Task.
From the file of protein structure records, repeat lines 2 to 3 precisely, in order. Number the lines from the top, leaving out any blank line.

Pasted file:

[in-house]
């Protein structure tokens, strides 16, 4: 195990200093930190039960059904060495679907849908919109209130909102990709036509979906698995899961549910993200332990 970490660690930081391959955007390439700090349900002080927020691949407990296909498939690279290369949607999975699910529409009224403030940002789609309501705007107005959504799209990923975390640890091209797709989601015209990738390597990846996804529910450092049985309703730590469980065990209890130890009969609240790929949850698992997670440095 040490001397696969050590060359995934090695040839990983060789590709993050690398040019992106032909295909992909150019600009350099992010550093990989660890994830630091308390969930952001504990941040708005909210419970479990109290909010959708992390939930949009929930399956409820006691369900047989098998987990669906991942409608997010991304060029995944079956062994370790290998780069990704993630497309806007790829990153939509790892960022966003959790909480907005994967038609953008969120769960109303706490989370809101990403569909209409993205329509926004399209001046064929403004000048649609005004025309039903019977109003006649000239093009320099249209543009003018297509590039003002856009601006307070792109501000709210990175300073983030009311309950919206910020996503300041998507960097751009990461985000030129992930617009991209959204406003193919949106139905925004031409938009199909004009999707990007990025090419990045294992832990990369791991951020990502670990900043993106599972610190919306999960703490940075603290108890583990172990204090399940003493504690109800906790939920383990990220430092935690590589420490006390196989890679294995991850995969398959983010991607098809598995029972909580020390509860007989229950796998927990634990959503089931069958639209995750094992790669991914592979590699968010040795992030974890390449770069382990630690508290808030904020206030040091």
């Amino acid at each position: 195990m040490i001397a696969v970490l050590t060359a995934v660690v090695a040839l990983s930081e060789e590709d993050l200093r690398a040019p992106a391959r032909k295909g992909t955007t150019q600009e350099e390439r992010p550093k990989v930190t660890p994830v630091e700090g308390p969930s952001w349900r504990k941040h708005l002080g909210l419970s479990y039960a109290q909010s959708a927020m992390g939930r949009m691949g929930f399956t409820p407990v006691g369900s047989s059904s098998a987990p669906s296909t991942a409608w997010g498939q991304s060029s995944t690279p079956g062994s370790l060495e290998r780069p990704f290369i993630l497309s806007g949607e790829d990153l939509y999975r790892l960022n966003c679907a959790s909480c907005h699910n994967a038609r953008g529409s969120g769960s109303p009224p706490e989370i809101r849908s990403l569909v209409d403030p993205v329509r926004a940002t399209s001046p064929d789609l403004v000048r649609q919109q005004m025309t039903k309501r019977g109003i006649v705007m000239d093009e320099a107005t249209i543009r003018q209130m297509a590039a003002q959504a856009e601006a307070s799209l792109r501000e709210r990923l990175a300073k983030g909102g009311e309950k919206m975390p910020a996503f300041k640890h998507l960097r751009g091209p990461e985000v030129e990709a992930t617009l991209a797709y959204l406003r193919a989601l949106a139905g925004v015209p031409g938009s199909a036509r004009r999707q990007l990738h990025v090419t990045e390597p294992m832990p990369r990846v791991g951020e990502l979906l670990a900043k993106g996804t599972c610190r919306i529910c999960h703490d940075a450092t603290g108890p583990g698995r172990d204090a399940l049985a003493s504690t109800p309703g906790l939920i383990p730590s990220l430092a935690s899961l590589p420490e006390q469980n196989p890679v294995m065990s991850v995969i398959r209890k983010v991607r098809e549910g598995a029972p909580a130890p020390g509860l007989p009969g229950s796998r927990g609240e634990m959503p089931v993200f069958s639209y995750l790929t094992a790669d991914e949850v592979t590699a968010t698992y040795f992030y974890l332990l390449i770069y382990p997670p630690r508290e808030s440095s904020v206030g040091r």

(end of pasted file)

């Protein structure tokens, strides 16, 4: 195990200093930190039960059904060495679907849908919109209130909102990709036509979906698995899961549910993200332990 970490660690930081391959955007390439700090349900002080927020691949407990296909498939690279290369949607999975699910529409009224403030940002789609309501705007107005959504799209990923975390640890091209797709989601015209990738390597990846996804529910450092049985309703730590469980065990209890130890009969609240790929949850698992997670440095 040490001397696969050590060359995934090695040839990983060789590709993050690398040019992106032909295909992909150019600009350099992010550093990989660890994830630091308390969930952001504990941040708005909210419970479990109290909010959708992390939930949009929930399956409820006691369900047989098998987990669906991942409608997010991304060029995944079956062994370790290998780069990704993630497309806007790829990153939509790892960022966003959790909480907005994967038609953008969120769960109303706490989370809101990403569909209409993205329509926004399209001046064929403004000048649609005004025309039903019977109003006649000239093009320099249209543009003018297509590039003002856009601006307070792109501000709210990175300073983030009311309950919206910020996503300041998507960097751009990461985000030129992930617009991209959204406003193919949106139905925004031409938009199909004009999707990007990025090419990045294992832990990369791991951020990502670990900043993106599972610190919306999960703490940075603290108890583990172990204090399940003493504690109800906790939920383990990220430092935690590589420490006390196989890679294995991850995969398959983010991607098809598995029972909580020390509860007989229950796998927990634990959503089931069958639209995750094992790669991914592979590699968010040795992030974890390449770069382990630690508290808030904020206030040091």
């Amino acid at each position: 195990m040490i001397a696969v970490l050590t060359a995934v660690v090695a040839l990983s930081e060789e590709d993050l200093r690398a040019p992106a391959r032909k295909g992909t955007t150019q600009e350099e390439r992010p550093k990989v930190t660890p994830v630091e700090g308390p969930s952001w349900r504990k941040h708005l002080g909210l419970s479990y039960a109290q909010s959708a927020m992390g939930r949009m691949g929930f399956t409820p407990v006691g369900s047989s059904s098998a987990p669906s296909t991942a409608w997010g498939q991304s060029s995944t690279p079956g062994s370790l060495e290998r780069p990704f290369i993630l497309s806007g949607e790829d990153l939509y999975r790892l960022n966003c679907a959790s909480c907005h699910n994967a038609r953008g529409s969120g769960s109303p009224p706490e989370i809101r849908s990403l569909v209409d403030p993205v329509r926004a940002t399209s001046p064929d789609l403004v000048r649609q919109q005004m025309t039903k309501r019977g109003i006649v705007m000239d093009e320099a107005t249209i543009r003018q209130m297509a590039a003002q959504a856009e601006a307070s799209l792109r501000e709210r990923l990175a300073k983030g909102g009311e309950k919206m975390p910020a996503f300041k640890h998507l960097r751009g091209p990461e985000v030129e990709a992930t617009l991209a797709y959204l406003r193919a989601l949106a139905g925004v015209p031409g938009s199909a036509r004009r999707q990007l990738h990025v090419t990045e390597p294992m832990p990369r990846v791991g951020e990502l979906l670990a900043k993106g996804t599972c610190r919306i529910c999960h703490d940075a450092t603290g108890p583990g698995r172990d204090a399940l049985a003493s504690t109800p309703g906790l939920i383990p730590s990220l430092a935690s899961l590589p420490e006390q469980n196989p890679v294995m065990s991850v995969i398959r209890k983010v991607r098809e549910g598995a029972p909580a130890p020390g509860l007989p009969g229950s796998r927990g609240e634990m959503p089931v993200f069958s639209y995750l790929t094992a790669d991914e949850v592979t590699a968010t698992y040795f992030y974890l332990l390449i770069y382990p997670p630690r508290e808030s440095s904020v206030g040091r």